The antimicrobial activities of 44 methanolic extracts from different parts of Iranian indigenous plant species used in traditional medicines of Iran were tested against a panel of 35 pathogenic and multiresistant bacteria and 1 yeast. The antimicrobial efficacy was determined using Müller-Hinton agar in Petri dishes seeded by a multiple inoculator and minimal inhibition concentration (MIC) method. The 21 most active extracts (MIC < 0·3 mg ml(-1) for one or several micro-organisms) were submitted to a more refined measurement. The best antibacterial activity was obtained by 10 plants. Microdilution assays allowed to determinate the MIC and MBC of the 21 most active extracts. The lowest achieved MIC value was 78 μg ml(-1), with 4 extracts. This work confirms the antimicrobial activity of assayed plants and suggests further examination to identify the chemical structure of their antimicrobial compounds. Significance and impact of the study: This study describes the antimicrobial screening of Iranian plant extracts chosen according to traditional practice against 36 microbial strains, from reference culture collections or recent clinical isolates, and enables to select 4 candidates for further chemical characterization and biological assessment: Dorema ammoniacum, Ferula assa-foetida, Ferulago contracta (seeds) and Perovskia abrotanoides (aerial parts). This may be useful in the development of potential antimicrobial agents, from easily harvested and highly sustainable plant parts. Moreover, the weak extent of cross-resistance between plant extracts and antibiotics warrants further research and may promote a strategy based on less potent but time-trained products. PMID:24888993

  1. Screening of antagonistic activity of microorganisms against Colletotrichum acutatum and Colletotrichum gloeosporioides

    Živković Svetlana

    2010-01-01

    Full Text Available The antagonistic activities of five biocontrol agents: Trichoderma harzianum, Gliocladium roseum, Bacillus subtilis, Streptomyces noursei and Streptomyces natalensis, were tested in vitro against Colletotrichum acutatum and Colletotrichum gloeosporioides, the causal agents of anthracnose disease in fruit crops. The microbial antagonists inhibited mycelial growth in the dual culture assay and conidial germination of Colletotrichum isolates. The two Streptomyces species exhibited the strongest antagonism against isolates of C. acutatum and C. gloeosporioides. Microscopic examination showed that the most common mode of action was antibiosis. The results of this study identify T. harzianum, G. roseum, B. subtilis, S. natalensis and S. noursei as promising biological control agents for further testing against anthracnose disease in fruits. .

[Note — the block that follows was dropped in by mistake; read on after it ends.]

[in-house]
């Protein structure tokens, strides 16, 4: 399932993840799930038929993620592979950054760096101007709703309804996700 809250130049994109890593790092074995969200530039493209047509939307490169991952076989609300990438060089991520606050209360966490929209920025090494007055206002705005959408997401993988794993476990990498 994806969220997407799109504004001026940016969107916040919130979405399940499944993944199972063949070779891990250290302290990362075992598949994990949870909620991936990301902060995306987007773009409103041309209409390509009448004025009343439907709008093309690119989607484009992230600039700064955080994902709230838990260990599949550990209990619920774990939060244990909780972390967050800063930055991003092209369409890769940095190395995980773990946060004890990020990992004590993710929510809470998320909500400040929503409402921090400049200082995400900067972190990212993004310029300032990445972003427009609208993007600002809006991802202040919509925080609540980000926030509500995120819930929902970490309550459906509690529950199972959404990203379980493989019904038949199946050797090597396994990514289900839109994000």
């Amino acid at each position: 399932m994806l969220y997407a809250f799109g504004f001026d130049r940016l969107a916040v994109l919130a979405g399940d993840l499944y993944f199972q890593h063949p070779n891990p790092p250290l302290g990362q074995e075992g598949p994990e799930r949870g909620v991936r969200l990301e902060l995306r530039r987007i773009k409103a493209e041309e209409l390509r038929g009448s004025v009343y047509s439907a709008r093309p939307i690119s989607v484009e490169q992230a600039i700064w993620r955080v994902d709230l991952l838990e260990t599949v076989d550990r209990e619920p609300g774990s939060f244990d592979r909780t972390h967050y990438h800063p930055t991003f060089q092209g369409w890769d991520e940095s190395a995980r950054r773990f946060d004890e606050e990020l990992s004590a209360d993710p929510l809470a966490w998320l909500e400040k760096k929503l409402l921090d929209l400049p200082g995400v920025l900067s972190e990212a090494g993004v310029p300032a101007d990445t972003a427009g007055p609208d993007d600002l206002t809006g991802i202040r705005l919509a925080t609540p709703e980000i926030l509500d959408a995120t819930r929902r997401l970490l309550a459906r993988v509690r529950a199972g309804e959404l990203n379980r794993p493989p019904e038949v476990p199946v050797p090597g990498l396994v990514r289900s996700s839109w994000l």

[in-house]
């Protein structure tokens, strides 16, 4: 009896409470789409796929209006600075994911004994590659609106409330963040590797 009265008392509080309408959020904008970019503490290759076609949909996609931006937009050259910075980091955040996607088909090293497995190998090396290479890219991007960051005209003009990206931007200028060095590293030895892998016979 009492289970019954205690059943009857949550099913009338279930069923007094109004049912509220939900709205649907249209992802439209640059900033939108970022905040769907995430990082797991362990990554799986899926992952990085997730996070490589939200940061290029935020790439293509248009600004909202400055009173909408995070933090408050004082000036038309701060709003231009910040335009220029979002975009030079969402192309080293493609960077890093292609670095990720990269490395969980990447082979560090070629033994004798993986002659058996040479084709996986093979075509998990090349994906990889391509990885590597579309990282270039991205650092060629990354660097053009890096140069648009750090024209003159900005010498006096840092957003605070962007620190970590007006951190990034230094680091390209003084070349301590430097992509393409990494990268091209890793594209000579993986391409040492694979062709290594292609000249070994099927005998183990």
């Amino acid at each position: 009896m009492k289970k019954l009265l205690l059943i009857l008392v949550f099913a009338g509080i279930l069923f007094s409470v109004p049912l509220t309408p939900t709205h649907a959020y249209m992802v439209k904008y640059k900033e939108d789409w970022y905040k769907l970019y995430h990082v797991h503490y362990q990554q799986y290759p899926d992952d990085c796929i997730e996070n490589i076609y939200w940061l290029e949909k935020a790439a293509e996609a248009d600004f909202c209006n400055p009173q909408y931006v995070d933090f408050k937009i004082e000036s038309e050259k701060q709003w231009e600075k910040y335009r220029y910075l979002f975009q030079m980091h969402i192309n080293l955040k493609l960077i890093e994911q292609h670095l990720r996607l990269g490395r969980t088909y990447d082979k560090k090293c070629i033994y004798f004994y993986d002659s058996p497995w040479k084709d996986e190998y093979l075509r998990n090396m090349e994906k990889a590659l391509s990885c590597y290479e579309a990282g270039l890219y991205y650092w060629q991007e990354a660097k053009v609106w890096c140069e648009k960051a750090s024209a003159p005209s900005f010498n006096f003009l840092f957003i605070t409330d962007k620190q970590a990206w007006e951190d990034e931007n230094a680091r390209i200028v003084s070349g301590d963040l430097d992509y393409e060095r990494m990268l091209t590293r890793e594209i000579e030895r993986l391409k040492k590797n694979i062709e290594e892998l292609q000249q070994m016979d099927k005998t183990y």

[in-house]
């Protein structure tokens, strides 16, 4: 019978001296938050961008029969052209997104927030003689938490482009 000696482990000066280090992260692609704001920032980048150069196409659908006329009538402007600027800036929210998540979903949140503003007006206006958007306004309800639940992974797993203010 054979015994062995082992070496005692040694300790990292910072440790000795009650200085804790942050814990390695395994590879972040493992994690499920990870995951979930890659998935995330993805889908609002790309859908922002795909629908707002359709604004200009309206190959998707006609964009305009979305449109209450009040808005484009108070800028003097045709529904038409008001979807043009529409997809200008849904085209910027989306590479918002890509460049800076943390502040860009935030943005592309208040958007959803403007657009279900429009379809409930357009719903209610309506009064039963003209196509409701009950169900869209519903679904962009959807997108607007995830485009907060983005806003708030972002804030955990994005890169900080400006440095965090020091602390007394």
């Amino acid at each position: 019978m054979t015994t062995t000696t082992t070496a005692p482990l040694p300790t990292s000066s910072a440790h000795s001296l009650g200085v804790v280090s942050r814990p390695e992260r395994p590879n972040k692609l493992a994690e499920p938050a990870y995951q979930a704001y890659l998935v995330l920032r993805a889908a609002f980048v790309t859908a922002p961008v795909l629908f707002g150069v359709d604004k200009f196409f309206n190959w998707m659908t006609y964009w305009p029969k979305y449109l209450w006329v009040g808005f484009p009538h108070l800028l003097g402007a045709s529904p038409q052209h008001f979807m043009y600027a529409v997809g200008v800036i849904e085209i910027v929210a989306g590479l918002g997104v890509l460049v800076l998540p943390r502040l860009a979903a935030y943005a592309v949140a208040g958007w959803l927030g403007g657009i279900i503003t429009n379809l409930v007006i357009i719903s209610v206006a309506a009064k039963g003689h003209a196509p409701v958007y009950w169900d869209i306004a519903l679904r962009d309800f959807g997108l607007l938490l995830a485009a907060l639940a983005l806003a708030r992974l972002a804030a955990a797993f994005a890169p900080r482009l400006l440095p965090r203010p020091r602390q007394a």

2. Effect of gamma irradiation on the activity of some microorganisms producing biogenic amines in some foods

    The effect of gamma irradiation on the proximate chemical composition ( moisture content , protein , fat, ash) chemical freshness tests (TBA, TVB-N, TMA, FAN, ph) and microbiological changes (total bacterial count, proteolytic bacteria, Enterobacteriaceae, moulds and yeasts counts) occurred in sardine fish and pastirma during cold storage at (4 ± 1 degree C) were fully investigated. Furthermore, the bacterial activity causing the formation of biogenic amines were also studied. In addition, the determination of biogenic amines in sardine fish and pastirma produced by these bacteria were explored. The effects of irradiation doses (1, 3 and 5 kGy) which were applied as a trial to reduce biogenic amines formation in sardine fish and pastirma were also investigated. In addition, the effect of the tested irradiation doses (1, 3 and 5 kGy) on organoleptic properties of the treated sardine fish and pastirma were determined.

  3. In vitro antiplaque activity of octenidine dihydrochloride (WIN 41464-2) against preformed plaques of selected oral plaque-forming microorganisms.